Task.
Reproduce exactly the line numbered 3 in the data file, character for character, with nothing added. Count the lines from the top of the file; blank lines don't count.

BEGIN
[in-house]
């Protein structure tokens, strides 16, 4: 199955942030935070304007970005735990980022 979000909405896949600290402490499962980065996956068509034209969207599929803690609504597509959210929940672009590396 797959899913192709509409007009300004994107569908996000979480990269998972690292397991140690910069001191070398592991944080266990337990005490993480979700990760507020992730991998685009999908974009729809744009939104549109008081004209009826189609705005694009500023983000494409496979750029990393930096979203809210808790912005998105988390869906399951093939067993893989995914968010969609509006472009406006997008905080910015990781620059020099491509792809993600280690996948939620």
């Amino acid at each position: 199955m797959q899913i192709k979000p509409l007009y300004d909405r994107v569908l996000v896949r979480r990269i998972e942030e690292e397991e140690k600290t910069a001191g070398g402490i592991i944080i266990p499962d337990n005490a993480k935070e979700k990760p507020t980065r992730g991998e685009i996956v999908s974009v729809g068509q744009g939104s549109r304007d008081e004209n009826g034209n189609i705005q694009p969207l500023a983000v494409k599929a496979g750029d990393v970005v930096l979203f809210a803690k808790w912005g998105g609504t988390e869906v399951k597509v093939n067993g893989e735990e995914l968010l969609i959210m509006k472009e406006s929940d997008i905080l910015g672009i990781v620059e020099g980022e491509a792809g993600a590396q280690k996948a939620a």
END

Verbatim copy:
């Amino acid at each position: 199955m797959q899913i192709k979000p509409l007009y300004d909405r994107v569908l996000v896949r979480r990269i998972e942030e690292e397991e140690k600290t910069a001191g070398g402490i592991i944080i266990p499962d337990n005490a993480k935070e979700k990760p507020t980065r992730g991998e685009i996956v999908s974009v729809g068509q744009g939104s549109r304007d008081e004209n009826g034209n189609i705005q694009p969207l500023a983000v494409k599929a496979g750029d990393v970005v930096l979203f809210a803690k808790w912005g998105g609504t988390e869906v399951k597509v093939n067993g893989e735990e995914l968010l969609i959210m509006k472009e406006s929940d997008i905080l910015g672009i990781v620059e020099g980022e491509a792809g993600a590396q280690k996948a939620a």